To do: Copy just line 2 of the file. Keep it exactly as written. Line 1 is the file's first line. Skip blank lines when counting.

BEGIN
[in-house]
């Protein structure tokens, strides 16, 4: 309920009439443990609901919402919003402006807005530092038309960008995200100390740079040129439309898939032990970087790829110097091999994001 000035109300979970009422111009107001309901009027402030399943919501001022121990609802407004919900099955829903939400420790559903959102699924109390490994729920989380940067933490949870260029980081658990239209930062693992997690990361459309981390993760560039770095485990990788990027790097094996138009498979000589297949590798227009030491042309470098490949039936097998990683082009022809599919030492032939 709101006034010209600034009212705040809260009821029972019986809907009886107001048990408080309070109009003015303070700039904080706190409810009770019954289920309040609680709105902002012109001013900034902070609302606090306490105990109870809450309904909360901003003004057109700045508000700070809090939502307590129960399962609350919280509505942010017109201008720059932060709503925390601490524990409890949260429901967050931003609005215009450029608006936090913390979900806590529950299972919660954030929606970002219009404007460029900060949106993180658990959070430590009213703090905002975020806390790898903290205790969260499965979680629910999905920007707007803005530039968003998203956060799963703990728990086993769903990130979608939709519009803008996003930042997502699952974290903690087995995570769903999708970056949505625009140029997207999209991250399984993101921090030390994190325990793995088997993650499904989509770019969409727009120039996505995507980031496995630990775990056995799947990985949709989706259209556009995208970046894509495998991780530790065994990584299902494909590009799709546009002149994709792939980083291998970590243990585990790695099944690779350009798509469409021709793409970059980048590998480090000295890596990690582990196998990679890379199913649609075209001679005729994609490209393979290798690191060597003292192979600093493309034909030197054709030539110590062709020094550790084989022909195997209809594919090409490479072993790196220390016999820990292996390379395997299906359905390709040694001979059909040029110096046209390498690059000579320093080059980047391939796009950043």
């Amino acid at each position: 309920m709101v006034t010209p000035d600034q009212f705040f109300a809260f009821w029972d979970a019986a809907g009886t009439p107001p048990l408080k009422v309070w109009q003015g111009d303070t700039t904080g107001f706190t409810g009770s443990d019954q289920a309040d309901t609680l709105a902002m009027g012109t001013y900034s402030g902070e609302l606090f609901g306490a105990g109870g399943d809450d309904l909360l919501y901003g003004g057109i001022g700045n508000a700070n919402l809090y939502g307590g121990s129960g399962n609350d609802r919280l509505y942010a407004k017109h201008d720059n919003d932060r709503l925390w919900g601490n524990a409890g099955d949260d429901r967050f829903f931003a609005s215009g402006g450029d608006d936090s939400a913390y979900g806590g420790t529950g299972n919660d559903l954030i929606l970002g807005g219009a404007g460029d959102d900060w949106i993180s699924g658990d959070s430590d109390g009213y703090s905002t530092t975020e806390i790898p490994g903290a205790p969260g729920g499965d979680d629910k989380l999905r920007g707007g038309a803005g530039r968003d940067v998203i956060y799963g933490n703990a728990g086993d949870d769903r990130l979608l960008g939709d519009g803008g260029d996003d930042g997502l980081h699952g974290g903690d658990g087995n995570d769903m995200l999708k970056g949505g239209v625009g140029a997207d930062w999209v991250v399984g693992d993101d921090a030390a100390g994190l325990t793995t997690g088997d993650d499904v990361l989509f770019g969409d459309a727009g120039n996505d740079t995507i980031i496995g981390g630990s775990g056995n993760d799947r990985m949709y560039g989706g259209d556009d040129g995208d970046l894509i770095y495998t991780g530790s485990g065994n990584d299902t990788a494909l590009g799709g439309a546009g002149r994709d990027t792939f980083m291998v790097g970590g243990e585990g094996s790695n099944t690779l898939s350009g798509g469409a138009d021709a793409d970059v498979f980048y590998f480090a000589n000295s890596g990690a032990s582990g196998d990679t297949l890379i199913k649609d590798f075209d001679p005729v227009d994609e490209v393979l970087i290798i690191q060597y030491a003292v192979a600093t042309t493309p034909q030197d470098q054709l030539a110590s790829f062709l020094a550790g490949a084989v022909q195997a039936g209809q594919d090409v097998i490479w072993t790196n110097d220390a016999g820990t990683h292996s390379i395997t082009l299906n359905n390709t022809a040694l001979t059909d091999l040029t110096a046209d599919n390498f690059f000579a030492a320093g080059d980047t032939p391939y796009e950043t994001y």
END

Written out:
């Protein structure tokens, strides 16, 4: 309920009439443990609901919402919003402006807005530092038309960008995200100390740079040129439309898939032990970087790829110097091999994001 000035109300979970009422111009107001309901009027402030399943919501001022121990609802407004919900099955829903939400420790559903959102699924109390490994729920989380940067933490949870260029980081658990239209930062693992997690990361459309981390993760560039770095485990990788990027790097094996138009498979000589297949590798227009030491042309470098490949039936097998990683082009022809599919030492032939 709101006034010209600034009212705040809260009821029972019986809907009886107001048990408080309070109009003015303070700039904080706190409810009770019954289920309040609680709105902002012109001013900034902070609302606090306490105990109870809450309904909360901003003004057109700045508000700070809090939502307590129960399962609350919280509505942010017109201008720059932060709503925390601490524990409890949260429901967050931003609005215009450029608006936090913390979900806590529950299972919660954030929606970002219009404007460029900060949106993180658990959070430590009213703090905002975020806390790898903290205790969260499965979680629910999905920007707007803005530039968003998203956060799963703990728990086993769903990130979608939709519009803008996003930042997502699952974290903690087995995570769903999708970056949505625009140029997207999209991250399984993101921090030390994190325990793995088997993650499904989509770019969409727009120039996505995507980031496995630990775990056995799947990985949709989706259209556009995208970046894509495998991780530790065994990584299902494909590009799709546009002149994709792939980083291998970590243990585990790695099944690779350009798509469409021709793409970059980048590998480090000295890596990690582990196998990679890379199913649609075209001679005729994609490209393979290798690191060597003292192979600093493309034909030197054709030539110590062709020094550790084989022909195997209809594919090409490479072993790196220390016999820990292996390379395997299906359905390709040694001979059909040029110096046209390498690059000579320093080059980047391939796009950043």